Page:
3

I'm not sure if I am using generics correctly, but basically I created an Arraylist<? extends ModuleInfo> moduleList and ModuleInfo m objects, and tried to call moduleList.add(m). However it won't compile and I am getting an error message that seems a bit cryptic to me. The error message and code are below. Anyone else know what is wrong?

void load() {
    ArrayList<? extends ModuleInfo> moduleList = new ArrayList();
    Iterator<? extends ModuleInfo> iter_m;
    ModuleInfo m;

    //get modules that depend on this module
    //retrieve list of all modules and iterate trough each one
    iter_m = Lookup.getDefault().lookupAll(ModuleInfo.class).iterator();
    while(iter_m.hasNext()) {
        m = iter_m.next();
        //loop through modules dependencies and check for a dependency on this module
        for(Dependency d : m.getDependencies()) {
            //if found, the module to the list
            if(d.getName().equals(GmailAuthManager.class.getPackage().getName())) {
                moduleList.add(m);
                break;
            }
        }
    }
}

Error is a follows:

error: no suitable method found for add(ModuleInfo)
                    moduleList.add(m);
    method ArrayList.add(int,CAP#1) is not applicable
      (actual and formal argument lists differ in length)
    method ArrayList.add(CAP#1) is not applicable
      (actual argument ModuleInfo cannot be converted to CAP#1 by method invocation conversion)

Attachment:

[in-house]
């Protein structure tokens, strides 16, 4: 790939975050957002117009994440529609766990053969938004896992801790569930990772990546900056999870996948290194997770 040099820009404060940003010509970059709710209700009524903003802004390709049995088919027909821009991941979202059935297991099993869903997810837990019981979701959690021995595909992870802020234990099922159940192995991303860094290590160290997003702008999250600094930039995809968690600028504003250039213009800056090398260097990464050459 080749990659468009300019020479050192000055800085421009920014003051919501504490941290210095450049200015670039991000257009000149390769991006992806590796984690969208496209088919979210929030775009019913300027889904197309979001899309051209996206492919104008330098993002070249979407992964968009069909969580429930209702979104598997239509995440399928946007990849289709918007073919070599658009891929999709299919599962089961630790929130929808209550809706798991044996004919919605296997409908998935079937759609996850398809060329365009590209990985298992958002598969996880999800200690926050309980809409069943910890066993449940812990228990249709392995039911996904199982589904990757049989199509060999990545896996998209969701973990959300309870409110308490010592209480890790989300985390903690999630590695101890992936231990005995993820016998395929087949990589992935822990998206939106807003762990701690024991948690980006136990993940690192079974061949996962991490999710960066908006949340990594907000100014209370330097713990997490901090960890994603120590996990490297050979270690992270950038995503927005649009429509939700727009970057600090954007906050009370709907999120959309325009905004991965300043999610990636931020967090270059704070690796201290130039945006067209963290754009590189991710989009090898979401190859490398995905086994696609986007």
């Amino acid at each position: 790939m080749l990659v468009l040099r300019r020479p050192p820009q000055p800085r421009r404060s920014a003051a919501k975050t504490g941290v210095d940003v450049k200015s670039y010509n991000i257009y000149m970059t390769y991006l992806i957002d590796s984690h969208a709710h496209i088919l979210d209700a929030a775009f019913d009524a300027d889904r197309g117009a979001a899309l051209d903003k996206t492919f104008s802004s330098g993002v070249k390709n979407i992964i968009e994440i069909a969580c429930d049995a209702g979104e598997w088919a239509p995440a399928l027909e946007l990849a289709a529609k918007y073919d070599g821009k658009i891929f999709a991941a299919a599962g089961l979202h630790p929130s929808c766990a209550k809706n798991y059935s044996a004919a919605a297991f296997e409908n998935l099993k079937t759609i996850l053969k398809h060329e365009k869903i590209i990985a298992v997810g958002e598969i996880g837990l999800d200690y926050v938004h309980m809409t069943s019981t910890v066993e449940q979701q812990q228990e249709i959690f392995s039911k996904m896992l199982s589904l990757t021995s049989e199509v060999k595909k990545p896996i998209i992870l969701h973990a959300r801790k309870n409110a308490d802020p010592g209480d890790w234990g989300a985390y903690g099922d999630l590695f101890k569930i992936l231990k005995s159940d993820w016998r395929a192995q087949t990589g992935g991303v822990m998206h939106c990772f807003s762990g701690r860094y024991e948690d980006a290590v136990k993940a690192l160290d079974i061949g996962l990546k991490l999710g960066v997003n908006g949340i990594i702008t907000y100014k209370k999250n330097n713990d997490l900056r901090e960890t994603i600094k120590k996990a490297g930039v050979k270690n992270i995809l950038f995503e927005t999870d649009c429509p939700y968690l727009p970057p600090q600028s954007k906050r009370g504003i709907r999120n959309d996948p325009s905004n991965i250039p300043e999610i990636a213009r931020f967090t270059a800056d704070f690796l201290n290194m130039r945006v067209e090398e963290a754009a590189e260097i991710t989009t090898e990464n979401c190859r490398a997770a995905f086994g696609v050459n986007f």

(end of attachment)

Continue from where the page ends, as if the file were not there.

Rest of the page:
where CAP#1 is a fresh type-variable:
    CAP#1 extends ModuleInfo from capture of ? extends ModuleInfo
  • You declare moduleList to be of type ArrayList<? extends ModuleInfo> but when you construct the new ArrayList, there's no type. Shouldn't it be new ArrayList<? extends ModuleInfo>(); – dashrb Nov 21 '12 at 18:46
  • I changed the declaration to ArrayList<ModuleInfo> and it works fine. I was confused and thought it needed to be that way because the Collection that gets returned from the Lookup object is Collection<? extends ModuleInfo>. – user1842941 Nov 21 '12 at 19:03
12

Suppose you create an arraylist as: -

List<? extends Animal> list = new ArrayList<Dog>();

Now that list reference can point to an ArrayList<Dog> or an ArrayList<Cat> or whatever. So, when you try to add an Animal reference to that list, compiler is not sure that, that reference is actually pointing the same implementation that is used in actual Concrete type of ArrayList.

For e.g.: - You might add an Animal reference pointing to Cat into the above ArrayList, which is a disaster. That's why Compiler does not allow it.

Animal cat = new Cat();
list.add(cat);  // OOps.. You just put a Cat in a list of Dog

You can rather just create a List<Animal>, and you can add any subtype to it: -

List<Animal> newList = new ArrayList<Animal>();
newList.add(new Cat());  // Ok. Can add a `Cat` to an `Animal` list.

The above code works because, a List<Animal> reference can only point to an ArrayList<Animal>.


So, in your example, you can use: -

List<ModuleInfo> list = new ArrayList<ModuloInfo>();

As a side note, you should always program to interface rather than implementation. So, always have your reference types of interface, in this case List rather than ArrayList.

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1

To fix your issue use:

ArrayList<ModuleInfo> moduleList = new ArrayList<ModuleInfo>();

This will restrict your list to ModuleInfo instances as well as their subclasses.

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